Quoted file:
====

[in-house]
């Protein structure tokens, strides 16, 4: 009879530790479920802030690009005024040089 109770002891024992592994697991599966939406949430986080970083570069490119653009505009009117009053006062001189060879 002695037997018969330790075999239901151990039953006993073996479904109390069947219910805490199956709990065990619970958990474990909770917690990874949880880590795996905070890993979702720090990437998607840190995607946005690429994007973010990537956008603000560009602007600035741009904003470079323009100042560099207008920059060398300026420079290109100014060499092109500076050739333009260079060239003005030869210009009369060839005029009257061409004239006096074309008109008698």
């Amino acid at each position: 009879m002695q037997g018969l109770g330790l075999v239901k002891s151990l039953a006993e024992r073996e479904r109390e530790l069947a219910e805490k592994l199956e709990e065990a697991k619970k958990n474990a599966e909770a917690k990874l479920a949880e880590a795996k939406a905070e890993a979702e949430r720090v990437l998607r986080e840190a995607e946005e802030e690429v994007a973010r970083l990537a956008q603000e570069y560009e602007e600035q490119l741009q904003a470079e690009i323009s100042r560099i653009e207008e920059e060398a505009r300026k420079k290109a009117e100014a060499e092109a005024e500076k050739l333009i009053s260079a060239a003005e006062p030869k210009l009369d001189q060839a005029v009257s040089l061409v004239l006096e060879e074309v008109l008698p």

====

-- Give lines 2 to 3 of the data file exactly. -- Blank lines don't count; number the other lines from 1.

């Protein structure tokens, strides 16, 4: 009879530790479920802030690009005024040089 109770002891024992592994697991599966939406949430986080970083570069490119653009505009009117009053006062001189060879 002695037997018969330790075999239901151990039953006993073996479904109390069947219910805490199956709990065990619970958990474990909770917690990874949880880590795996905070890993979702720090990437998607840190995607946005690429994007973010990537956008603000560009602007600035741009904003470079323009100042560099207008920059060398300026420079290109100014060499092109500076050739333009260079060239003005030869210009009369060839005029009257061409004239006096074309008109008698």
């Amino acid at each position: 009879m002695q037997g018969l109770g330790l075999v239901k002891s151990l039953a006993e024992r073996e479904r109390e530790l069947a219910e805490k592994l199956e709990e065990a697991k619970k958990n474990a599966e909770a917690k990874l479920a949880e880590a795996k939406a905070e890993a979702e949430r720090v990437l998607r986080e840190a995607e946005e802030e690429v994007a973010r970083l990537a956008q603000e570069y560009e602007e600035q490119l741009q904003a470079e690009i323009s100042r560099i653009e207008e920059e060398a505009r300026k420079k290109a009117e100014a060499e092109a005024e500076k050739l333009i009053s260079a060239a003005e006062p030869k210009l009369d001189q060839a005029v009257s040089l061409v004239l006096e060879e074309v008109l008698p």